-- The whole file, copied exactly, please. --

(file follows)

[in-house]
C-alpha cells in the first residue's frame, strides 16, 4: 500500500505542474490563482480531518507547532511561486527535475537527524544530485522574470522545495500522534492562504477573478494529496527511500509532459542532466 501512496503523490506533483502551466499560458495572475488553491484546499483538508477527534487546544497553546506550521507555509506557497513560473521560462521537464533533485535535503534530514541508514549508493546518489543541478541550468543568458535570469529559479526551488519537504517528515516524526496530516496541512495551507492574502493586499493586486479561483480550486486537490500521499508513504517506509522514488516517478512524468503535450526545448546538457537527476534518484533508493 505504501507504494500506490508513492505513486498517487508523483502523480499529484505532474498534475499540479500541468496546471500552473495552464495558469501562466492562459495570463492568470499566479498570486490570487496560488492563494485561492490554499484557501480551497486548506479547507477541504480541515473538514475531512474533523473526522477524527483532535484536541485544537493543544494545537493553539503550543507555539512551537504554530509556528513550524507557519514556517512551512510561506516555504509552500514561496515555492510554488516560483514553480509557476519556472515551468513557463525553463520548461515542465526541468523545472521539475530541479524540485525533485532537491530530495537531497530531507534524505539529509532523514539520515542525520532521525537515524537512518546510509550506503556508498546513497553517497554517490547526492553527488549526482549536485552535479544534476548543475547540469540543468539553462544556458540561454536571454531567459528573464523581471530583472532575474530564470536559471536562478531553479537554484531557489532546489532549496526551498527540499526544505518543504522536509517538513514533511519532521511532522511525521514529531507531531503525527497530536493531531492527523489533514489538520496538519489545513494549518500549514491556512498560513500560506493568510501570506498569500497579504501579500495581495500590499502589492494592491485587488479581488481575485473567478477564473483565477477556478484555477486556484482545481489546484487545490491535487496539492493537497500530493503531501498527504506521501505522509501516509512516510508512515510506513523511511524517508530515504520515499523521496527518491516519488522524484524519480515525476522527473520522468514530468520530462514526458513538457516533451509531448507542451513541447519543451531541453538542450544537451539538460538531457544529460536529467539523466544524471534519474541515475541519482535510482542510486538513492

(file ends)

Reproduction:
[in-house]
C-alpha cells in the first residue's frame, strides 16, 4: 500500500505542474490563482480531518507547532511561486527535475537527524544530485522574470522545495500522534492562504477573478494529496527511500509532459542532466 501512496503523490506533483502551466499560458495572475488553491484546499483538508477527534487546544497553546506550521507555509506557497513560473521560462521537464533533485535535503534530514541508514549508493546518489543541478541550468543568458535570469529559479526551488519537504517528515516524526496530516496541512495551507492574502493586499493586486479561483480550486486537490500521499508513504517506509522514488516517478512524468503535450526545448546538457537527476534518484533508493 505504501507504494500506490508513492505513486498517487508523483502523480499529484505532474498534475499540479500541468496546471500552473495552464495558469501562466492562459495570463492568470499566479498570486490570487496560488492563494485561492490554499484557501480551497486548506479547507477541504480541515473538514475531512474533523473526522477524527483532535484536541485544537493543544494545537493553539503550543507555539512551537504554530509556528513550524507557519514556517512551512510561506516555504509552500514561496515555492510554488516560483514553480509557476519556472515551468513557463525553463520548461515542465526541468523545472521539475530541479524540485525533485532537491530530495537531497530531507534524505539529509532523514539520515542525520532521525537515524537512518546510509550506503556508498546513497553517497554517490547526492553527488549526482549536485552535479544534476548543475547540469540543468539553462544556458540561454536571454531567459528573464523581471530583472532575474530564470536559471536562478531553479537554484531557489532546489532549496526551498527540499526544505518543504522536509517538513514533511519532521511532522511525521514529531507531531503525527497530536493531531492527523489533514489538520496538519489545513494549518500549514491556512498560513500560506493568510501570506498569500497579504501579500495581495500590499502589492494592491485587488479581488481575485473567478477564473483565477477556478484555477486556484482545481489546484487545490491535487496539492493537497500530493503531501498527504506521501505522509501516509512516510508512515510506513523511511524517508530515504520515499523521496527518491516519488522524484524519480515525476522527473520522468514530468520530462514526458513538457516533451509531448507542451513541447519543451531541453538542450544537451539538460538531457544529460536529467539523466544524471534519474541515475541519482535510482542510486538513492